Similarly, I will remember this last week for the two reminders it gave me of the many people toiling out of love for the game rather than money. In the sports journalists’ industry, we tend to focus on the small elite triangle at the top of the pyramid, while the thousands of amateur and social players and administrators that are the base – the very foundation – are largely ignored.
Take David Bagg, Gordon Brews and Mike Klatz.
At great personal expense and effort, they have restored Huddle Park, the famous Johannesburg municipal golf course, to its former glory; how successful they have been is borne out by the Sunshine Tour hosting their annual – and hugely popular – Media Challenge there this week.
In the last two years they have taken a derelict, overgrown property that had been abandoned by the City of Johannesburg and turned it into a friendly, first-class facility. They had to remove numerous squatters to do so, but they have employed over 80 people and are providing training in greenskeeping and hospitality, as well as once again providing a cheap pay-and-play option (R190pm membership, as little as R90 for a midweek round) for the public who want to get into golf but cannot afford the exorbitant membership fees of the established clubs.
Apart from restoring one of the most popular courses in Johannesburg – between 150 000 and 200 000 rounds of golf were played at Huddle Park annually in the 1970s – to its rightful place, the trio have also developed a mashie course, a floodlit driving range, a coaching academy, restaurant and sports bar, function venues, walking trails and even a trout-fishing dam as tie-ins.
Future plans include a mountain bike trail, cycle track, zip-lining facility, eco park, gym, beer and food festivals and arts and crafts expos as the Public Private Partnership provides a fun space for the community.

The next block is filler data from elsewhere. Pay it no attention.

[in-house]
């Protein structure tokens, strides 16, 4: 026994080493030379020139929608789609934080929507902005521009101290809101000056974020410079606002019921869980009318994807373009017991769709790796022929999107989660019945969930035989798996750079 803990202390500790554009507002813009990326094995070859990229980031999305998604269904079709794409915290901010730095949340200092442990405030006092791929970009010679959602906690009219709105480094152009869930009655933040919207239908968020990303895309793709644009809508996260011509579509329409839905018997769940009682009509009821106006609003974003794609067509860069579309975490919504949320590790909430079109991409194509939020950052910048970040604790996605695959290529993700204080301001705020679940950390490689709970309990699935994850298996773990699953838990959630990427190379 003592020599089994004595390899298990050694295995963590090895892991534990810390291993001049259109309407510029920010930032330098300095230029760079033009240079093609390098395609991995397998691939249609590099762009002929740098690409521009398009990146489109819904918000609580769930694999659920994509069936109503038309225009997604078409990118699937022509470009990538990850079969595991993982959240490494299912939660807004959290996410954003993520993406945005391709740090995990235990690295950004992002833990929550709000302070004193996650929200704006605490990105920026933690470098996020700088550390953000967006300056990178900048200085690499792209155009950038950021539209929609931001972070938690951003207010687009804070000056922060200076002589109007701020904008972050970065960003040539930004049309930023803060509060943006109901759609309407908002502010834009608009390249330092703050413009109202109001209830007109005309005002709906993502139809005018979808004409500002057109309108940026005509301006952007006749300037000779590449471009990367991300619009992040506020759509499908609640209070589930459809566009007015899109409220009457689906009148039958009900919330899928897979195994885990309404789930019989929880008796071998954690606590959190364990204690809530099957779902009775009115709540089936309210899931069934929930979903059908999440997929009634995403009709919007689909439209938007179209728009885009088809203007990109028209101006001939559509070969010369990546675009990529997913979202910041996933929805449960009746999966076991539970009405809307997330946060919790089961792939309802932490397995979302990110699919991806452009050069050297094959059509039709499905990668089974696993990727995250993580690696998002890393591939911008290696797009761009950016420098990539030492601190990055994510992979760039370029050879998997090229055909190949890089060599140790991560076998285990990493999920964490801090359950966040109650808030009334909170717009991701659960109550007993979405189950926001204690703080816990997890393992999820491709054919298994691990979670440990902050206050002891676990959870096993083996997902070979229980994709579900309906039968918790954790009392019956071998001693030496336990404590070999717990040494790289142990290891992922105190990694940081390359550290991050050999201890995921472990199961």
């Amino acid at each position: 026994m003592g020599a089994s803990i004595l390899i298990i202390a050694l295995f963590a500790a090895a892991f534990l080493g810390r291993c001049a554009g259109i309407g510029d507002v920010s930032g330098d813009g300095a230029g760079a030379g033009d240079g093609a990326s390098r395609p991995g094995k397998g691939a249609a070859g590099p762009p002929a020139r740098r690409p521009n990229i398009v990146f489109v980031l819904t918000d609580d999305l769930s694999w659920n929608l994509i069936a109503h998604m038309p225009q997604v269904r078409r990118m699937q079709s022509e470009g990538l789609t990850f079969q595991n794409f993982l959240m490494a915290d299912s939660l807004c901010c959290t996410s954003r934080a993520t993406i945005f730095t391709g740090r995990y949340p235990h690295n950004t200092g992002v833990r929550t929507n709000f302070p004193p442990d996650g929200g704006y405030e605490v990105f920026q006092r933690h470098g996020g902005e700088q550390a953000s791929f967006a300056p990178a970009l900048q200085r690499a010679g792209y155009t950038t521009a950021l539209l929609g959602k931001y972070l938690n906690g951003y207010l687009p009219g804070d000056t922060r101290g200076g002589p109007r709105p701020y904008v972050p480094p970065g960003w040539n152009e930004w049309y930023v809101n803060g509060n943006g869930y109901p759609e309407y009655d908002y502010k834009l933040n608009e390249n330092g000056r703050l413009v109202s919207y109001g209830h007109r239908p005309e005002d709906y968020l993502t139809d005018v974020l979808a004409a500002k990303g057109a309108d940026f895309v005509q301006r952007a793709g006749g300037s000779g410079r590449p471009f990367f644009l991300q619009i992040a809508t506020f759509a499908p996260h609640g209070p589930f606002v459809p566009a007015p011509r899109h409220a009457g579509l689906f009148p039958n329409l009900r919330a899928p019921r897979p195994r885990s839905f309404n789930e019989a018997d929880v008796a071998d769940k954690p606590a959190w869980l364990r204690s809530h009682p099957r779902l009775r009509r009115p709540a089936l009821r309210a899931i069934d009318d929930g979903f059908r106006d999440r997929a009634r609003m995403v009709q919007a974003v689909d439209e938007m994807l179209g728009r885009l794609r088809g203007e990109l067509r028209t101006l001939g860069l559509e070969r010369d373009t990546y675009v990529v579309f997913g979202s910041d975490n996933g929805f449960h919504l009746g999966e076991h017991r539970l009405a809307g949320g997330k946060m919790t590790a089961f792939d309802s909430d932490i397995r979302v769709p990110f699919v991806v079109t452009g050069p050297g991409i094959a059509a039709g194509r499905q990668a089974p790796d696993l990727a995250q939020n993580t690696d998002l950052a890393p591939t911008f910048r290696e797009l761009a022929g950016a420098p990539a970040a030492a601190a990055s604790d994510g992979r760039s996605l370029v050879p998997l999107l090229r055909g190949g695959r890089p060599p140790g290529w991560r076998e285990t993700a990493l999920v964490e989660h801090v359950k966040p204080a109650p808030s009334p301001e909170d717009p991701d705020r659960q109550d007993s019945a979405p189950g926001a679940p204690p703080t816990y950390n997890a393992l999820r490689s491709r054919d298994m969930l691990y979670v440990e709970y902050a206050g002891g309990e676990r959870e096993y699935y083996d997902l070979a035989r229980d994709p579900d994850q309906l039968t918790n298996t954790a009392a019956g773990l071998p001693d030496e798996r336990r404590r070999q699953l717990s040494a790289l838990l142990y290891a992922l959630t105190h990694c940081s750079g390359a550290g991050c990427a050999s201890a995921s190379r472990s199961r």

Many Johannesburg golfers learnt the game on the spacious fairways of Huddle Park and it is great news that the 75-year-old parkland green lung will continue for many more years.
Bad news I received this week was the passing on of Dave Edmondson, a legendary figure in KwaZulu-Natal sport who played an important part in setting me on my path to sports journalism as a career.
In 1992, when I was on the University of Natal Pietermaritzburg sports executive, I approached Dave, who was the head of sport, to find out what careers were available in sport (sadly, actually making it on the field wasn’t going to be an option!).
He suggested writing about sport and he approached another legend, John Bishop, at The Natal Witness and six months later my career was launched.
The University of Natal sports department did not have nearly as many resources as the likes of Tuks, Maties or UCT, but Dave gathered together some tremendous sportsmen and women during his time – Jonty Rhodes, Mark Andrews and Greg Nicol being amongst the most famous of them.
During his own playing days, Dave represented Natal and South African Universities as a hockey goalkeeper, played Natal U19 rugby and was a premier league cricketer. He went on to become a Natal cricket selector, the president of the Maritzburg Cricket Association and an honorary life president of KZN cricket.
But the mark of the man was the time he was willing to spend – for little material reward – enhancing the careers of others. A nicer man you couldn’t hope to meet and the encouragement and assistance he gave many future stars as a coach, schoolmaster and administrator is the point of sport, even if his name was not at the top of the triangle.